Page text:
On Monday night, members of DC’s Metropolitan Police Department corralled protesters at 15th and Swann streets, Northwest, and refused to let them leave.
Cops have protested boxed in at 15th and Swann. One threatening to pepper spray us. Way more cops tonight th an last night. pic.twitter.com/EQsne0Gy7U
— Stephanie Mencimer (@smencimer) June 2, 2020
Some of the protesters escaped into a nearby house, where they stayed the night. The story may not end there, however, because the controversial practice of containing protesters in this manner may violate DC law.
Probably the most famous local incidence of “kettling,” or “trap and detain,” as the practice is also known, was in 2002, when the DC police used it to corral and arrest about 400 people at Pershing Park during anti-globalization protests. Protesters and people who’d just happened through the park were hogtied, held for hours, and told, incorrectly, that they could only leave if they paid a fine rather than accept a citation.
The city’s Office of the Corporation Counsel declined to prosecute a single person who was arrested in the operation, and numerous lawsuits ensued, with the District on the hook for $11 million in settlements by the time the last one was settled in 2016, a figure that does not include millions of dollars in the city’s legal costs. A scathing report by the DC Council’s Committee on the Judiciary found that the arrests were wrongful, and that the police botched their investigation of the incident. Trap and detain tactics “should never be used on nonviolent demonstrators or in the absence of the potential for unlawful activity,” the report said. “To do so is a violation of current MPD policy and is arguably tantamount to, at best, disruption of individuals’ First Amendment rights to demonstrate and, at worst, false arrest.”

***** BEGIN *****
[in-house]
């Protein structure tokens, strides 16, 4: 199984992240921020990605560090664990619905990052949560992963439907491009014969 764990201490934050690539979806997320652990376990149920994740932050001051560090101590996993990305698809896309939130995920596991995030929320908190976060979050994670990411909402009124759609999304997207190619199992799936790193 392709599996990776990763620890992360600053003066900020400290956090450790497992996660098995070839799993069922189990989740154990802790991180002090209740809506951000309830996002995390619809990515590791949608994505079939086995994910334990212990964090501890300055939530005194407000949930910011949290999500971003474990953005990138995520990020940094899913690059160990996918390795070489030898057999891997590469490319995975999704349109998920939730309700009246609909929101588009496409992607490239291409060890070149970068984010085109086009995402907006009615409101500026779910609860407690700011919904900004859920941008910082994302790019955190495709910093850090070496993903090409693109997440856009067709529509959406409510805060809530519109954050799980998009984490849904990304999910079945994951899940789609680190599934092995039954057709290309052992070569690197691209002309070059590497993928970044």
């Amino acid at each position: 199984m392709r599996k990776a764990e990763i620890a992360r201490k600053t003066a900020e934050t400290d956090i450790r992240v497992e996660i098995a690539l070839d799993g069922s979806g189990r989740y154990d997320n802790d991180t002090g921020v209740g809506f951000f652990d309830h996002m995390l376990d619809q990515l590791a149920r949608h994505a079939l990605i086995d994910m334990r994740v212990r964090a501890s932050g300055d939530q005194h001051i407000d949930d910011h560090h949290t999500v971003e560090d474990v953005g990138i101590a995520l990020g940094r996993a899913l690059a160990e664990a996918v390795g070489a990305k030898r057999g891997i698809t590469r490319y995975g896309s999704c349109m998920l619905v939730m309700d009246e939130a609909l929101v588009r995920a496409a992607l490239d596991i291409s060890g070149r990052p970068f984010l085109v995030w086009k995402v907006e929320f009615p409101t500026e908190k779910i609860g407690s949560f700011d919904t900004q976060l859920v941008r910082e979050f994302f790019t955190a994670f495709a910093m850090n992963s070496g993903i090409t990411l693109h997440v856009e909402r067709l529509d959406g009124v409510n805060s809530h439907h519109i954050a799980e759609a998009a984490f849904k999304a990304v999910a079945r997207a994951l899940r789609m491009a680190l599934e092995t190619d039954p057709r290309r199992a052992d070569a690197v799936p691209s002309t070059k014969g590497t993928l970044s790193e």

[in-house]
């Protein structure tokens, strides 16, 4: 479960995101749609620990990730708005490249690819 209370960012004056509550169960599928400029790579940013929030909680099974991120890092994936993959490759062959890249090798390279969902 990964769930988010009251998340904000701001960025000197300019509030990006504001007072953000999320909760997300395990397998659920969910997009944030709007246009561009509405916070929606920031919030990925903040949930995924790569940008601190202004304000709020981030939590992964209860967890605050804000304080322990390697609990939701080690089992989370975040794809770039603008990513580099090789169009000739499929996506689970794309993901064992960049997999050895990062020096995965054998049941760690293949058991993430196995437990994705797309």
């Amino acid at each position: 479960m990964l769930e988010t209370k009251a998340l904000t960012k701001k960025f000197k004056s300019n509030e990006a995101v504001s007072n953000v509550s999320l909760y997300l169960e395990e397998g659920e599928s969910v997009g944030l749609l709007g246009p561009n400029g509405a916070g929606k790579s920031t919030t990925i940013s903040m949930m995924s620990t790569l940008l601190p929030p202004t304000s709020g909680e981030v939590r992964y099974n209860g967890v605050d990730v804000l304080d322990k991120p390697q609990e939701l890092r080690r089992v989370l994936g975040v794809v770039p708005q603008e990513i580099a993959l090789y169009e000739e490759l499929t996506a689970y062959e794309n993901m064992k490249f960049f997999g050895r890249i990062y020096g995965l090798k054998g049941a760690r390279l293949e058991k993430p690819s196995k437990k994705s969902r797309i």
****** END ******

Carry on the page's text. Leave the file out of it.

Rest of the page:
Nevertheless, the police employed kettling during protests on Inauguration Day 2017, which was among the techniques that led the ACLU to sue the city a few months later, alleging that cops violated the protesters’ constitutional rights and DC law, a case that is ongoing.
The 2005 First Amendment Rights and Police Standards Act all but prohibited the practice “except where there is probable cause to believe that a significant number or percentage of the persons located in the area or zone have committed unlawful acts.” That clause opens the door to the department continuing to use the tactic: for instance, it could argue that the people it kettled were apparently in violation of the mayor’s curfew order on Monday.
Peter Newsham, then the police department’s assistant chief, ordered the Pershing Park arrests. In 2017 he became DC’s police chief after serving for more than a year as acting police chief.
A spokesperson for the DC police has not yet replied to a request for comment.